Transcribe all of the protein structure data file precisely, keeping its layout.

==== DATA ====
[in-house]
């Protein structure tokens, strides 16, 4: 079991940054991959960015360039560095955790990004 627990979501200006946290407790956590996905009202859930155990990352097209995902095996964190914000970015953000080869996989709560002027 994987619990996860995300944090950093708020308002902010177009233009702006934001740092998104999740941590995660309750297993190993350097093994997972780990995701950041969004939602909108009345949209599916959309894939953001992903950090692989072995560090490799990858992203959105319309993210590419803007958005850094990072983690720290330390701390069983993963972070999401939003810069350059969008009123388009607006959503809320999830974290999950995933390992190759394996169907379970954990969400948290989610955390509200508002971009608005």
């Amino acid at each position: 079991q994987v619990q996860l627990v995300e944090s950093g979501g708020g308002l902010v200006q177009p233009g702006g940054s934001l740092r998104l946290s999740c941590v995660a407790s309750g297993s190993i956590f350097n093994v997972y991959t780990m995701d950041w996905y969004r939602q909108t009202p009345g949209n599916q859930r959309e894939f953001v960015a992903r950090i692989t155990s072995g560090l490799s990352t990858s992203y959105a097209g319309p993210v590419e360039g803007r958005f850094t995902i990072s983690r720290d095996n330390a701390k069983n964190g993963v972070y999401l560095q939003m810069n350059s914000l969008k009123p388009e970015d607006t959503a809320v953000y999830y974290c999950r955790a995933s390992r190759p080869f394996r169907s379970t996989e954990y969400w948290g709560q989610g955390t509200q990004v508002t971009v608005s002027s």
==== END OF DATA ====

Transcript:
[in-house]
């Protein structure tokens, strides 16, 4: 079991940054991959960015360039560095955790990004 627990979501200006946290407790956590996905009202859930155990990352097209995902095996964190914000970015953000080869996989709560002027 994987619990996860995300944090950093708020308002902010177009233009702006934001740092998104999740941590995660309750297993190993350097093994997972780990995701950041969004939602909108009345949209599916959309894939953001992903950090692989072995560090490799990858992203959105319309993210590419803007958005850094990072983690720290330390701390069983993963972070999401939003810069350059969008009123388009607006959503809320999830974290999950995933390992190759394996169907379970954990969400948290989610955390509200508002971009608005």
């Amino acid at each position: 079991q994987v619990q996860l627990v995300e944090s950093g979501g708020g308002l902010v200006q177009p233009g702006g940054s934001l740092r998104l946290s999740c941590v995660a407790s309750g297993s190993i956590f350097n093994v997972y991959t780990m995701d950041w996905y969004r939602q909108t009202p009345g949209n599916q859930r959309e894939f953001v960015a992903r950090i692989t155990s072995g560090l490799s990352t990858s992203y959105a097209g319309p993210v590419e360039g803007r958005f850094t995902i990072s983690r720290d095996n330390a701390k069983n964190g993963v972070y999401l560095q939003m810069n350059s914000l969008k009123p388009e970015d607006t959503a809320v953000y999830y974290c999950r955790a995933s390992r190759p080869f394996r169907s379970t996989e954990y969400w948290g709560q989610g955390t509200q990004v508002t971009v608005s002027s």